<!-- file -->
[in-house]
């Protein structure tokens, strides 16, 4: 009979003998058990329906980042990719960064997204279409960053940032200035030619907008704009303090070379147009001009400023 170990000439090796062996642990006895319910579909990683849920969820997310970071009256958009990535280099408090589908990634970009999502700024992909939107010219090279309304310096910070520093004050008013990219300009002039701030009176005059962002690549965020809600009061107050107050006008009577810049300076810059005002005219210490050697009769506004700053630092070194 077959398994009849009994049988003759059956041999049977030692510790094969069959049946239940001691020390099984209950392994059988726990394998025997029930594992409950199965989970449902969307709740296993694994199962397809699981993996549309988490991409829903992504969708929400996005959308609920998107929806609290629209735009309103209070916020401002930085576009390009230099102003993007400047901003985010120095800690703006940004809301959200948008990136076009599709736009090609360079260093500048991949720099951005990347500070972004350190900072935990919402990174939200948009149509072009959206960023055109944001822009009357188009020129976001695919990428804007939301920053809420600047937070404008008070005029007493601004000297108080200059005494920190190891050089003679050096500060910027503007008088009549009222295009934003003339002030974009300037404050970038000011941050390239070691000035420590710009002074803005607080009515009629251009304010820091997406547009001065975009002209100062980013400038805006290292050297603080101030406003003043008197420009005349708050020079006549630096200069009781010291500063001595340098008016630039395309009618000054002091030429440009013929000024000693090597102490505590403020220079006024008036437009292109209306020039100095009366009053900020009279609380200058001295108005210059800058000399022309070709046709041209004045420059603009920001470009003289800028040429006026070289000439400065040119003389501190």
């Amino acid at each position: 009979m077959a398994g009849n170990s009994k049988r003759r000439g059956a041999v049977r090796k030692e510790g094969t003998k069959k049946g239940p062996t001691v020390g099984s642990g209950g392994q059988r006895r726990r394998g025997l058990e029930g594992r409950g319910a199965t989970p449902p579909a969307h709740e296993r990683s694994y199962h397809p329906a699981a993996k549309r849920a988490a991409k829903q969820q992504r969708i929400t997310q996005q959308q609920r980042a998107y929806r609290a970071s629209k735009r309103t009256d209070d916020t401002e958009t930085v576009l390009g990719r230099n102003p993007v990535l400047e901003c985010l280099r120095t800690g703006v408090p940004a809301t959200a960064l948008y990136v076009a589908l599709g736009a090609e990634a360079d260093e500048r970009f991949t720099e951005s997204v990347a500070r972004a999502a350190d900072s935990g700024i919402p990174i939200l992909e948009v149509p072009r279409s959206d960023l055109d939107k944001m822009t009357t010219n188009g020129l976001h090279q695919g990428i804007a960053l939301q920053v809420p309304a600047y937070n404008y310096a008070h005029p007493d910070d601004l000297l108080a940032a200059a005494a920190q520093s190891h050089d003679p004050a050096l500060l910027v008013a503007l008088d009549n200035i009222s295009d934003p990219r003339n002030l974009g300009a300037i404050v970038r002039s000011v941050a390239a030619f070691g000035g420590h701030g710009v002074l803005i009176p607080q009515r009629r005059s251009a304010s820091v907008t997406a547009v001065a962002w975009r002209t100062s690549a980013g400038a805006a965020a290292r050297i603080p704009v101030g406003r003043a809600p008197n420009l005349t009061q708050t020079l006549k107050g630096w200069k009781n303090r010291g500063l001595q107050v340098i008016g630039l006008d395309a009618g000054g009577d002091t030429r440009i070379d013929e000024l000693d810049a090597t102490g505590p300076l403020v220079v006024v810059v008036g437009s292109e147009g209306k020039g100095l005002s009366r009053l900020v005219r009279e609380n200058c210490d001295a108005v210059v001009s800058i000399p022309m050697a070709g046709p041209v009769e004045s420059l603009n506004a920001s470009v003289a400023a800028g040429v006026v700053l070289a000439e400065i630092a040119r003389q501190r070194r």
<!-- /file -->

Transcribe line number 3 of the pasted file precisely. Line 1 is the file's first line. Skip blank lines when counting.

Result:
């Amino acid at each position: 009979m077959a398994g009849n170990s009994k049988r003759r000439g059956a041999v049977r090796k030692e510790g094969t003998k069959k049946g239940p062996t001691v020390g099984s642990g209950g392994q059988r006895r726990r394998g025997l058990e029930g594992r409950g319910a199965t989970p449902p579909a969307h709740e296993r990683s694994y199962h397809p329906a699981a993996k549309r849920a988490a991409k829903q969820q992504r969708i929400t997310q996005q959308q609920r980042a998107y929806r609290a970071s629209k735009r309103t009256d209070d916020t401002e958009t930085v576009l390009g990719r230099n102003p993007v990535l400047e901003c985010l280099r120095t800690g703006v408090p940004a809301t959200a960064l948008y990136v076009a589908l599709g736009a090609e990634a360079d260093e500048r970009f991949t720099e951005s997204v990347a500070r972004a999502a350190d900072s935990g700024i919402p990174i939200l992909e948009v149509p072009r279409s959206d960023l055109d939107k944001m822009t009357t010219n188009g020129l976001h090279q695919g990428i804007a960053l939301q920053v809420p309304a600047y937070n404008y310096a008070h005029p007493d910070d601004l000297l108080a940032a200059a005494a920190q520093s190891h050089d003679p004050a050096l500060l910027v008013a503007l008088d009549n200035i009222s295009d934003p990219r003339n002030l974009g300009a300037i404050v970038r002039s000011v941050a390239a030619f070691g000035g420590h701030g710009v002074l803005i009176p607080q009515r009629r005059s251009a304010s820091v907008t997406a547009v001065a962002w975009r002209t100062s690549a980013g400038a805006a965020a290292r050297i603080p704009v101030g406003r003043a809600p008197n420009l005349t009061q708050t020079l006549k107050g630096w200069k009781n303090r010291g500063l001595q107050v340098i008016g630039l006008d395309a009618g000054g009577d002091t030429r440009i070379d013929e000024l000693d810049a090597t102490g505590p300076l403020v220079v006024v810059v008036g437009s292109e147009g209306k020039g100095l005002s009366r009053l900020v005219r009279e609380n200058c210490d001295a108005v210059v001009s800058i000399p022309m050697a070709g046709p041209v009769e004045s420059l603009n506004a920001s470009v003289a400023a800028g040429v006026v700053l070289a000439e400065i630092a040119r003389q501190r070194r």